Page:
Last Monday, Jed Graham of Investor’s Business Daily reported that insurers say Affordable Care Act enrollment is shrinking, and it is expected to shrink further. Some of those who signed up for insurance on the exchanges never paid; others paid, then stopped paying. Insurers are undoubtedly picking up some new customers who lost jobs or had another “qualifying life event” since open enrollment closed. But on net, they expect enrollment to shrink from their March numbers by a substantial amount — as much as 30 percent at Aetna Inc., for example.
How much does this matter? As Charles Gaba notes, this was not unexpected: Back in January, industry expert Bob Laszewski predicted an attrition rate of 10 to 20 percent, which seems roughly in line with what IBD is reporting. However, Gaba seems to imply that this makes the IBD report old news, barely worth talking about, and I think that’s wrong, for multiple reasons.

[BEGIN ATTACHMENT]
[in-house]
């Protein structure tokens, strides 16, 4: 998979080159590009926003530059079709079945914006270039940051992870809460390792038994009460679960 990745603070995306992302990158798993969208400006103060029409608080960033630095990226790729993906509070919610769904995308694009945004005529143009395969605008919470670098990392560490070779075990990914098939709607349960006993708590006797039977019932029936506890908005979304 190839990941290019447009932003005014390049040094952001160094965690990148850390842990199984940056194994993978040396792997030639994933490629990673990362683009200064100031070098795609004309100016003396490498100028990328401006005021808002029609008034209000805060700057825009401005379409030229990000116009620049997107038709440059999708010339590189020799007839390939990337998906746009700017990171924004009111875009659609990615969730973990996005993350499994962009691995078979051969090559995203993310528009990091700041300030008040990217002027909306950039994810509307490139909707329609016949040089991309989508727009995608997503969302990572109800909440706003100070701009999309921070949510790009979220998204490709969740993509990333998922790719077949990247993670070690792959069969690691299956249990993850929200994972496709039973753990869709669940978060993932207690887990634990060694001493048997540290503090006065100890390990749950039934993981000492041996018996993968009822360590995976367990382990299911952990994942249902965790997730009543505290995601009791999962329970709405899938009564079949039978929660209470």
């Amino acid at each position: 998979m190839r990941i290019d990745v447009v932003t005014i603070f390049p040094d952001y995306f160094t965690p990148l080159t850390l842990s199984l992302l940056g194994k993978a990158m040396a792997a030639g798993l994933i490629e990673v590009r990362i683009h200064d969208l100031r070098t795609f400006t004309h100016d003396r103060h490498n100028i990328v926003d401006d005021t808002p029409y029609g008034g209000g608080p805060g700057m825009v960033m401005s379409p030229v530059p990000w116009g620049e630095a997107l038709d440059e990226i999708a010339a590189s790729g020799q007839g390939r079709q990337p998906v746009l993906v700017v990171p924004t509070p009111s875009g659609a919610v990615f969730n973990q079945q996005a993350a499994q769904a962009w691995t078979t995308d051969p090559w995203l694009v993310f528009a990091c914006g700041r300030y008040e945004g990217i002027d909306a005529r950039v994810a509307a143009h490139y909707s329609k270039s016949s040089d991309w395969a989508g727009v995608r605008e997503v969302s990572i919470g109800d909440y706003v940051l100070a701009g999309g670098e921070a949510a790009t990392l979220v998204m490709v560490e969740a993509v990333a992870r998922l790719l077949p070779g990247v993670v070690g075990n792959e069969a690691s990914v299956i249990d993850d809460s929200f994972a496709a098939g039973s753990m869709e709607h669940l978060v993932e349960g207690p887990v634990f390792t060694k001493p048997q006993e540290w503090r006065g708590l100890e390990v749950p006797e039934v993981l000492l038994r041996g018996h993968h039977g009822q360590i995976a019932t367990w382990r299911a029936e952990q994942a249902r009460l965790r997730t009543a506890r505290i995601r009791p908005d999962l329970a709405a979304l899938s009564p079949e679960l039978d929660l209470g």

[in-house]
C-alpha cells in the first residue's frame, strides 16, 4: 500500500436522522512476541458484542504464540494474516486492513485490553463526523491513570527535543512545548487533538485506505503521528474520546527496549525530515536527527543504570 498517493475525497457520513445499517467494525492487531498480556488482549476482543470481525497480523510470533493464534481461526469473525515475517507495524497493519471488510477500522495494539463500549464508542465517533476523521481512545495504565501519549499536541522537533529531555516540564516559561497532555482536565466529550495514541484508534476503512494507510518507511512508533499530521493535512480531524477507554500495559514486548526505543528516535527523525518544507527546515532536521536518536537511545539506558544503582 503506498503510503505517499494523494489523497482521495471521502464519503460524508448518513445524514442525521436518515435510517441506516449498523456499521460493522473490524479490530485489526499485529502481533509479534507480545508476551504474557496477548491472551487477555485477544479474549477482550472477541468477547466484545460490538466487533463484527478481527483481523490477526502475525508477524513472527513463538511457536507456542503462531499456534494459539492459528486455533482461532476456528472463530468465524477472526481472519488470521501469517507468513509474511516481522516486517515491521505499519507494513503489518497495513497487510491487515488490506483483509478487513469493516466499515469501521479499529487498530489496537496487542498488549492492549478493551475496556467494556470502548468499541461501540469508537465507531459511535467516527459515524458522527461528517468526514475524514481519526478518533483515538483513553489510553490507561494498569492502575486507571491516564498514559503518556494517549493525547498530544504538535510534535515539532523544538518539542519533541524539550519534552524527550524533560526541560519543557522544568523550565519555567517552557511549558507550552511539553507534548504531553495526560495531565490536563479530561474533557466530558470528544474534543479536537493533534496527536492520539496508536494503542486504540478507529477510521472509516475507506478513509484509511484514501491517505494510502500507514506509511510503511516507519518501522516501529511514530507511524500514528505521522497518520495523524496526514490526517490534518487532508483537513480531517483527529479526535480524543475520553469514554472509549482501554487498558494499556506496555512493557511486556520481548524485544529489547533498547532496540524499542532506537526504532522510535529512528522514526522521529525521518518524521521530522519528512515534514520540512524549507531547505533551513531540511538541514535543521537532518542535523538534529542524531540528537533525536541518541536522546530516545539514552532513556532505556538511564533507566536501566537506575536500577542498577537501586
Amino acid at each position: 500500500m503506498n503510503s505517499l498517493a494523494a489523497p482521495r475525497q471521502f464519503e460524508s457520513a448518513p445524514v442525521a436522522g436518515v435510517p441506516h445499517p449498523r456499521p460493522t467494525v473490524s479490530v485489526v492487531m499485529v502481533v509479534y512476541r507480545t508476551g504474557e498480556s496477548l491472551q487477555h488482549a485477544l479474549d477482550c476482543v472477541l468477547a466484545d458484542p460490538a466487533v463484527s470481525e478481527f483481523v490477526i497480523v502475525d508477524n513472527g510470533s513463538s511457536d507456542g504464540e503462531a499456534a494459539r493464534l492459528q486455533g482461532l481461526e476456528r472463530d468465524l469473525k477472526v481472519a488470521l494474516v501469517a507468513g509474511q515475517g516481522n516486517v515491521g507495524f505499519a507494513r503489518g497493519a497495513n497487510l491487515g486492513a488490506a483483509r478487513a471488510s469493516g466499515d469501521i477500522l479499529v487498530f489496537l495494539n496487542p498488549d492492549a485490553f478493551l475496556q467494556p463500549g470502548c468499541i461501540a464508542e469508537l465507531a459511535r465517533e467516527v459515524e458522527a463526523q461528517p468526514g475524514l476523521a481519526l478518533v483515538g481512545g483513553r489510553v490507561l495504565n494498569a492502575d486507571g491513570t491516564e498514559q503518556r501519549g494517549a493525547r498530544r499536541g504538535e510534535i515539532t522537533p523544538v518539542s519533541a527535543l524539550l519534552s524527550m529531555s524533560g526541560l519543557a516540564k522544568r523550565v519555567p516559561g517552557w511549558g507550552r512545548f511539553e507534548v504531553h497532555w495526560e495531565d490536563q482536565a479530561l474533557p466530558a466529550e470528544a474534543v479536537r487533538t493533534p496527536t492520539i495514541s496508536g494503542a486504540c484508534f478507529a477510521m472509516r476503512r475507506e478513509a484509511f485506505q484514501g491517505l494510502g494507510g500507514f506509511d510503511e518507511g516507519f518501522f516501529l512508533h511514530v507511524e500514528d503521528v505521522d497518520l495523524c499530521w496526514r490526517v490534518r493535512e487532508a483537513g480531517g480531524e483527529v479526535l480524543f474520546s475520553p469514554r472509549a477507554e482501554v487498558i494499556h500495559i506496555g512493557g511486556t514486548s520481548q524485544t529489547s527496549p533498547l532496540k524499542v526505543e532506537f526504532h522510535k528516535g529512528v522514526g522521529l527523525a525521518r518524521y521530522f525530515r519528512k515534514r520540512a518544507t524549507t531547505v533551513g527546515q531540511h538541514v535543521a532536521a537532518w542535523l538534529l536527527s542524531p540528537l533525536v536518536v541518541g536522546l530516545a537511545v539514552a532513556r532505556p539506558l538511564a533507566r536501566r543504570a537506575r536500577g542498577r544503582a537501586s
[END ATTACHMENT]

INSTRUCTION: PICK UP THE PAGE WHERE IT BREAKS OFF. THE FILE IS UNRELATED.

The first is simply that we didn’t know what the attrition rate would be until we actually saw the final numbers, and it could have been lower — or higher — than Laszewski suggested. It’s always valuable to have actual data rather than guesstimates (and we should remember that we’re still getting data; we won’t know the final attrition rate until December).